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BILL DWYRE

Angels' Trevor Bell makes a good first impression

In his major-league debut, the pitcher gives up four runs and nine hits in 51/3 innings in Angels' 10-5 victory. He admits to jitters but earns praise.

August 13, 2009|BILL DWYRE

The boy walked among the men and survived quite well Wednesday. The Angels wanted a devil of an effort against the Tampa Bay Rays, and they got that and more from fuzzy-faced Trevor Bell.

The 22-year-old right-hander had been the Angels' top draft pick, No. 37 overall, in June 2005. In his last season at Crescenta Valley High, he had the big-league scouts scurrying for a look. Among his most impressive statistics: 113 strikeouts and 11 walks in 80 innings.

That, and a $975,000 bonus, got him a tour of various minor leagues, some of them clearly the trailer parks of baseball. He struggled for a while, which is normal, before suddenly finding a rhythm that has carried him from the double-A level early this season, to the triple-A level by June 16.

And suddenly, to the bright lights of the bigs.

Wednesday, he was the starting pitcher for a team that is now 24 games above .500 and an obvious force to be reckoned with in the postseason. He was going against the American League representative in last season's World Series, a Murderer's Row whose first five hitters were all-stars this year.

Had Manager Mike Scioscia led his lamb to slaughter?

Hardly.

Bell didn't walk off the mound with the win, in a game in which the Angels did their normal wrecking crew job on the other team in a 10-5 victory. But in his 5 1/3 innings, he kept the Rays to nine hits, four runs, walked only one and struck out four. He will have nightmares about Carlos Pena's two towering home runs -- "Boy, can he hit," a wide-eyed Bell said afterward -- but he walked away, head held high, more starts as an Angel likely, and praise from high places ringing in his ears.

"Bell was sharp," Scioscia said. "I liked his moxie. He gave up a couple of home runs to a guy who hits a lot of them. There is no shame in that."

Bell said he felt good when Scioscia came with the hook, one out into the sixth inning and a minute or so after Pena had scattered the crowd again in the right-field bleachers. Bell had lasted 18 minutes shy of two hours, had made 52 of his 75 pitches strikes and had kept the wrecking ball away from the main foundation, so that his team could complete its three-game sweep.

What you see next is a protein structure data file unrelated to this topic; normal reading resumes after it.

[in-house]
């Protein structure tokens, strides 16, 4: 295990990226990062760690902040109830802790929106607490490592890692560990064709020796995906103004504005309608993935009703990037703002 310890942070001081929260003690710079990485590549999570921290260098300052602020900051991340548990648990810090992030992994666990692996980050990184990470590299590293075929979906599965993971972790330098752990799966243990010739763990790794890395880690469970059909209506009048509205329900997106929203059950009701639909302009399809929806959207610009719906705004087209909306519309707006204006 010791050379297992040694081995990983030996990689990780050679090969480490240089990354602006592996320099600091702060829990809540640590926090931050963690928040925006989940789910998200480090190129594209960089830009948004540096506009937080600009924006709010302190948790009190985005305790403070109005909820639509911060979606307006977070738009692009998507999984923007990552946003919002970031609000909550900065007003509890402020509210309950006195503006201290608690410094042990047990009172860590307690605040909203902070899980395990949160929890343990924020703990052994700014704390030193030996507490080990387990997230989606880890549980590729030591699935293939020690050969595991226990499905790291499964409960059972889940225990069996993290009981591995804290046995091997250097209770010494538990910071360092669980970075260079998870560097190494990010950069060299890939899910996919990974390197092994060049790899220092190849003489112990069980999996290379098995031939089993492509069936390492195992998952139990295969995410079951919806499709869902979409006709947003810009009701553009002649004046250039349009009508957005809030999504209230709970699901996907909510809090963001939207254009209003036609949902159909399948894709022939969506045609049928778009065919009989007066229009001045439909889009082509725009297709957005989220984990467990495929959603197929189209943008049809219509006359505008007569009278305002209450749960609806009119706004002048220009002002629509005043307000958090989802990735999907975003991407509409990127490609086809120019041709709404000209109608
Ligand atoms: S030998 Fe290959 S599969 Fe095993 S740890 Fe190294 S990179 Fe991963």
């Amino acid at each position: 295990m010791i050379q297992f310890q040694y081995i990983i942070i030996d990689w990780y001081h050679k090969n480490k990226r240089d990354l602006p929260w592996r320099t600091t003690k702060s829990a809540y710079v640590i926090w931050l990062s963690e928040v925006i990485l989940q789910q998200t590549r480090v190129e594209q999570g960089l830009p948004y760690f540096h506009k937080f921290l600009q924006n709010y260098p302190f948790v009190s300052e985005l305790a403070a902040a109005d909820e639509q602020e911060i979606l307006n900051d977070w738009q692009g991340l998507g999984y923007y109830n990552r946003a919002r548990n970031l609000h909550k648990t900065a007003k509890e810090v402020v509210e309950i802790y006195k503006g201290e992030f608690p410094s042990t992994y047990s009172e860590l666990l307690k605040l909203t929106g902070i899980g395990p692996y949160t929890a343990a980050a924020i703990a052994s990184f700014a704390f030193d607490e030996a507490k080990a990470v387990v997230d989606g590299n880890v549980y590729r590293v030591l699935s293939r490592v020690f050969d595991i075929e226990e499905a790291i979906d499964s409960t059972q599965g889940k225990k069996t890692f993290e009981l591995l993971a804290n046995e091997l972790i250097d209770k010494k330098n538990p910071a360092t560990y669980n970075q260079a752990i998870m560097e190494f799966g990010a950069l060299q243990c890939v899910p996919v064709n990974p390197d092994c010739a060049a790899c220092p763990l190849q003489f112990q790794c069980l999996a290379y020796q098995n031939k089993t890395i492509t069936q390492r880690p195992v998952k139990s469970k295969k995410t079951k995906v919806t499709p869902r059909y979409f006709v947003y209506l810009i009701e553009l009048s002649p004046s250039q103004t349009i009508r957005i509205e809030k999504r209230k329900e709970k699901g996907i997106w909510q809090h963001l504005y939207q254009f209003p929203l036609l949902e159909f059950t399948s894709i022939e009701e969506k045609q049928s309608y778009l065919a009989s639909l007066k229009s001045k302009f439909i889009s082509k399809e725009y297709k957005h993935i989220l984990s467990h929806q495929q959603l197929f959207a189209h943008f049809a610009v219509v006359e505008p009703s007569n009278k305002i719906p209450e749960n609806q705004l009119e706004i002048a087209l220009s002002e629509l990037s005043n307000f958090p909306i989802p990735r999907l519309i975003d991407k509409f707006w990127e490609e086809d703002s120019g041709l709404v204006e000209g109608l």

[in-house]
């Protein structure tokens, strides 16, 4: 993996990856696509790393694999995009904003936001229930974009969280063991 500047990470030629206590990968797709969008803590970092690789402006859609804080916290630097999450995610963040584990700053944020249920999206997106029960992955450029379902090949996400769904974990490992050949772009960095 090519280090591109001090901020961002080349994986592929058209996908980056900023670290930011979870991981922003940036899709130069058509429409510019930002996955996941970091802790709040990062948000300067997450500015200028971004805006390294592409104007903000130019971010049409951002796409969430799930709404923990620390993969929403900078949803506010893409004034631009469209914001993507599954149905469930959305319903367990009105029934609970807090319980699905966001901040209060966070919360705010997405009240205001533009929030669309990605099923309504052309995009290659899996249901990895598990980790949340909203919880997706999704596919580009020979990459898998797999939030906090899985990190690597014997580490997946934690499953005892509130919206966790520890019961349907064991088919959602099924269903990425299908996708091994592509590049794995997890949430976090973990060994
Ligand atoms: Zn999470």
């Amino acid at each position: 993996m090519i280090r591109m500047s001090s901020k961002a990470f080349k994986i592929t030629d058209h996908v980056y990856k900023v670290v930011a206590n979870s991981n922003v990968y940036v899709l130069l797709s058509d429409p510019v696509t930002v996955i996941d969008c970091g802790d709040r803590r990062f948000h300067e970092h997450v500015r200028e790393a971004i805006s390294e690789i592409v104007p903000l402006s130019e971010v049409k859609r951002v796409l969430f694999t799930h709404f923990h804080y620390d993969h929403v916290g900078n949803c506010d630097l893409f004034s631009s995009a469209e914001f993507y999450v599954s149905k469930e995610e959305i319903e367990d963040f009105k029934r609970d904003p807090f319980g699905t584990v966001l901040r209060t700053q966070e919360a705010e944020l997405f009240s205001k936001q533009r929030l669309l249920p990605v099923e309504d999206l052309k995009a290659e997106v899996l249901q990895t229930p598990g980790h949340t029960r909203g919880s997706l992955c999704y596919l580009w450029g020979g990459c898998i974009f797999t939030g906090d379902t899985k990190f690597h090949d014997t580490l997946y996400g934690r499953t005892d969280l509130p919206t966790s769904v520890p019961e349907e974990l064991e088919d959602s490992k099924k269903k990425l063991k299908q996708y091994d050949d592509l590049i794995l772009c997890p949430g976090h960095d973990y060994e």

"I figured, against these guys, four runs was pretty good," Bell said. "The way the ball was flying around, I figured we'd win."

Indeed, the Angels played Angels' baseball, which once was defined as somebody throwing a four-hitter and Scioscia putting on a bunt sign every time somebody got to third base.

No more. Now, with a few recent exceptions, they are as likely to destroy you as beat you. Howie Kendrick and Gary Matthews Jr. each hit three-run homers, and they hit No. 7 and 8 in the lineup. Playing the Angels is like getting locked in a room with a beehive. You know you are going to get stung, you just don't know where, or how often.

The Angels now have the second-best record in baseball and the best record in Los Angeles, somewhat startling since the team up the 5 Freeway gets the most attention and has the better dreadlocks.

Bell said he hadn't slept for two nights and couldn't explain the feeling of being on the mound for a major league team after years of dreaming such a thing as a youngster.

"But after the first pitch, I was fine," Bell said.

Bell got his shot because, as Scioscia said, he was good enough, plus the team's long list of pitching injuries gave him an opportunity. He was winless in his last five starts in triple-A Salt Lake City, but here he was, about to be fed to the wolves.

Which prompted others to relive their major league debuts.

"It was 1980, against the Houston Astros, in Dodger Stadium, for me," Scioscia said. "You can't explain the feeling. I went out to center field before the game and looked around at all those seats and couldn't imagine they'd be full of people."

Scioscia said he scored his first run on a passed ball, using the occasion, once again, to further the legend of his playing-days foot speed. To this day, that defies description.

The Angels' Reggie Willits, who has been back and forth from triple-A Salt Lake this year and played in several games that Bell pitched, had breakfast with Bell on Wednesday morning and told him to keep doing what he had been doing, which was throwing strikes.

Willits said he remembered his first game as an Angel.

"It was a blowout, and they sent me in to pinch run," he said. "Nothing would have mattered. They weren't going to ask me to steal or anything. But I was scared to death."

He said his first at-bat came weeks later. He was to lead off the game.

"I'm standing at the plate and the pitcher is kind of scuffing around on the mound and I wondered what was going on," he said.

"Finally, the umpire says to me, 'Aren't you going to introduce yourself, so we can play?' "

Mike Butcher, Angels pitching coach, remembered his debut, when he struck out Derek Bell with Dave Winfield and Joe Carter on base.

"I felt like I just floated off the field," Butcher said.

It is likely that Bell had that same feeling at 2:20 p.m., when Scioscia came to the mound, asked for the ball and gave his new for-the-moment No. 5 starter a pat on the back.

Bell walked off toward the Angels dugout, behind which were hundreds of family members and friends. They yelled and screamed and jumped. It was a group seam-bursting.

Bell kept his eyes straight forward. No nod. No tip of the cap. He acted as if he'd been there before, as if he was a major leaguer.

Which, now, he was.

--

bill.dwyre@latimes.com

twitter.com/dwyreLATimes

Times staff writer Kevin Baxter contributed to this report.

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